Sometimes in history there are stories of women that make me just down right angry. When unfair circumstances rob a woman of rights, proper treatment or general human decency, often at the hands of a man, it can get frustrating to read about, let alone imagine the feelings of those who experienced them first hand. But if there is anything I learned from reading the story of Henrietta Lacks in the book about her life "The Immortal Life of Henrietta Lacks", it's that anger or hate don't change history. In her daughters own words, "like I'm always telling my brothers, if you gonna go into history, you can't do it with a hate attitude".
Henrietta Lacks was a black woman from Virginia who's "routine" biopsy of a tumor growing in her cervix, turned into a medical breakthrough that has advanced the world of medicine in almost every capacity. In 1951 at the age of 31, Henrietta went in for an inquiry about a lump she had found in her cervix at Johns Hopkins Hospital. During her treatment, samples of the tumor were taken without her knowledge and taken to a research facility to be studied. What the researchers found was life changing.
They discovered that the cells from her tumor acted differently than any other cells they had tested. That instead of dying off after a few days like all the other cells, Henrietta's actually grew. Fascinated by this discovery, Hopkins scientist George Otto Gey created from her cells what is known as the HeLa cell line and is used in medical practices today. In fact there are believed to be trillions of her cells used in scientific labs all over the world today (because of the rare they grow and the way they have been mass produced it's impossible to know the exact number). Her growing, immortal cell line has been used to make many significant advances in medicine including; discovering the polio vaccine, chemo therapy, gene mapping, and every type of cell testing you can think of.
There were many scientists and doctors who made lots of money (millions of dollars) by selling the cultivated cells of Henrietta's own DNA, and she was never told about her cells traveling around the world. She died of this aggressive cancer just a few months later. It wasn't until 1975 that her family became aware of it after some inquiring scientists and doctors wanted to know more about the families genetic history for scientific purposes.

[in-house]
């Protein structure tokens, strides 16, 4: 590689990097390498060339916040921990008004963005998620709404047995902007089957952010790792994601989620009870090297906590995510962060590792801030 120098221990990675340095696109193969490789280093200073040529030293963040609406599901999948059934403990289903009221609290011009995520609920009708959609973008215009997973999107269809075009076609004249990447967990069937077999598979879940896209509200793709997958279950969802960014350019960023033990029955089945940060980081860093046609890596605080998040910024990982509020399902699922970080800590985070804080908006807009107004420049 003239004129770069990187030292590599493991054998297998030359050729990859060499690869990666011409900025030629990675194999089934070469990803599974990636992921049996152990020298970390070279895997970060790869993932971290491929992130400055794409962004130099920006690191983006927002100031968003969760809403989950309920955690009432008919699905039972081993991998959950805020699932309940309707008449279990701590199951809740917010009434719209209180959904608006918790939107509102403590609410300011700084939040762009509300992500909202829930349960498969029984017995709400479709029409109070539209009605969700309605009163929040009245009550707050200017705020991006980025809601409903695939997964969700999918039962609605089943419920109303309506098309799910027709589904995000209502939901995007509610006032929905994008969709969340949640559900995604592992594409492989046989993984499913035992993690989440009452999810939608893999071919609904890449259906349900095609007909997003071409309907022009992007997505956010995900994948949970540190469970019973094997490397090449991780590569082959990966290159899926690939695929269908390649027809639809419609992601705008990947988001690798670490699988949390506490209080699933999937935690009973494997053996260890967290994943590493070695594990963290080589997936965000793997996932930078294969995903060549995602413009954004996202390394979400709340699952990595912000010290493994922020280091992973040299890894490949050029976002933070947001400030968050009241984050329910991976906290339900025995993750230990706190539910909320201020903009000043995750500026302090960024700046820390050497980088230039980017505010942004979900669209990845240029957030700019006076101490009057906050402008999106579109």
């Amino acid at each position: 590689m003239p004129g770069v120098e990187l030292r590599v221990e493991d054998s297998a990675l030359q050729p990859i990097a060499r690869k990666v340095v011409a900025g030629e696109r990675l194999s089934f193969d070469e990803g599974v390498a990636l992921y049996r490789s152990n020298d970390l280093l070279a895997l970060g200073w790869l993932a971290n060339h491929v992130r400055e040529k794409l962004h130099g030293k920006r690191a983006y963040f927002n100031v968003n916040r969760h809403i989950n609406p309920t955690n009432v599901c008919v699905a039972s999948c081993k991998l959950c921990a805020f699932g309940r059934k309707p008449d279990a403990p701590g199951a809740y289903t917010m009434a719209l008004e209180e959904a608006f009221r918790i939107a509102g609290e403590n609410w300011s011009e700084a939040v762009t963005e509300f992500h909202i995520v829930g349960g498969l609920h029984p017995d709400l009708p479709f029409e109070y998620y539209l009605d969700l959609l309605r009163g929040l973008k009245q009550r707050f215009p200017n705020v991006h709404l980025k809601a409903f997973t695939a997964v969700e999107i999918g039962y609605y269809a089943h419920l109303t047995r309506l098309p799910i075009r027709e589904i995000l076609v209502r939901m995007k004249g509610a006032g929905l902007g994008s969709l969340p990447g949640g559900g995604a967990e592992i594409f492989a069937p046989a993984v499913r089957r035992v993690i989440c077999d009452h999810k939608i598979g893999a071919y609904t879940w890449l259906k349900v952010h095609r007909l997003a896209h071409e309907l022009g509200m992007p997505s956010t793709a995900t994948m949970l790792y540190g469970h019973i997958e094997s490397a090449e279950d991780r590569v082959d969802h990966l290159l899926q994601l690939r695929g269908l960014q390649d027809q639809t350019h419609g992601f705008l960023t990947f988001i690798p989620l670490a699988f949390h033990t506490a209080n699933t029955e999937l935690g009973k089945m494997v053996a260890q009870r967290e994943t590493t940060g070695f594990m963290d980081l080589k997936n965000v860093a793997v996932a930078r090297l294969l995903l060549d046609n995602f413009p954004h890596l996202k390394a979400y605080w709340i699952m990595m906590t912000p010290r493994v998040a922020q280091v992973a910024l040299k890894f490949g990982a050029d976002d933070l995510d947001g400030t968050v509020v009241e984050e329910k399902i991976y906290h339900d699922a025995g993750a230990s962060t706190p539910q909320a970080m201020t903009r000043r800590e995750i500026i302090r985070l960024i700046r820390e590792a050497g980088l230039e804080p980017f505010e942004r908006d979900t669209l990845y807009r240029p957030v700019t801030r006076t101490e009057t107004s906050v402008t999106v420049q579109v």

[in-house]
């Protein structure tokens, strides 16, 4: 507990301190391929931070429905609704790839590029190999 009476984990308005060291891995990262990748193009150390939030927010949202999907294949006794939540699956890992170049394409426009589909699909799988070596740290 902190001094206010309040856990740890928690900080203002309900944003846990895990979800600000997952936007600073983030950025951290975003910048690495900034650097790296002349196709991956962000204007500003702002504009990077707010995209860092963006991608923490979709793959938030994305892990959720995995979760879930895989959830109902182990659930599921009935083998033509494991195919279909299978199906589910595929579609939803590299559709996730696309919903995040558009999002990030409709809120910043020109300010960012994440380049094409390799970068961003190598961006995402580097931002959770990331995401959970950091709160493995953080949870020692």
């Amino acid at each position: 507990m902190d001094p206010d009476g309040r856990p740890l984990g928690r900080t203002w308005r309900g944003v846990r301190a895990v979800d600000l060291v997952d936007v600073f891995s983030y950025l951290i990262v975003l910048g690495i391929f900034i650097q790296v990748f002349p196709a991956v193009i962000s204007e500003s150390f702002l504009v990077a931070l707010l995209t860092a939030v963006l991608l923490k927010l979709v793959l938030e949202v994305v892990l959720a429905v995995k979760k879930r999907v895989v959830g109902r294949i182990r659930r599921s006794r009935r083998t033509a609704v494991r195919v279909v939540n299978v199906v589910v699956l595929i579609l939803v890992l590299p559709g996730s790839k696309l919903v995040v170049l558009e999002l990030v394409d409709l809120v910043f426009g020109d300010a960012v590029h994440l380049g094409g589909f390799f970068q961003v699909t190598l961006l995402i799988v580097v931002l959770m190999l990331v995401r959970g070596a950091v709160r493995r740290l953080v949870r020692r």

She had 3 living children at the time David, Deborah and Joseph-- her fourth and last child, Elsie, who was born with special needs passed away tragically in an institution at the early age of 15. Both David and Joseph, who had checkered pasts, took the news of their mother's DNA being sold and tested without their knowledge or consent badly. They couldn't understand how the Hospital could have used her DNA and made millions off of it without any permission. They became angry and spent a large portion of their lives trying to get lawyers and politicians to see the injustice of it all. Sadly, most disregarded the brothers and did little to help. Deborah on the other hand, although supset, tried to let go of it and move on with her life that is until she met Rebecca.
In the late 1990's Deborah was contacted by Rebecca. Freelance writer Rebecca Skloot began a several years journey of researching and becoming close to the Lack's family. She uncovered the mystery and mistreatment of Henrietta and her family by the hospital and helped to shed light on a story that shook the common practices of medical facilities and personal DNA collection.
But if there is one lesson we learn from the life of Henrietta Lacks and her family it is that no matter what injustice or unfair lot life has delivered you, no matter how guilty or not the offender in your life is, your life is only as happy and fulfilling as you decide it can be. No amount of anger or hate is going to change what happened. In fact no emotion we have will change our past, but, our emotions and outlook have everything to do with our future.
I am so grateful for the light that has been shown on the life of Henrietta Lacks. That I got to read her story and learn through her progeny the importance of making the choice to be happy. Thanks to Henrietta her HeLa cells are still being used to cure diseases and advance medicine. She is a #wowwoman and one for the history books.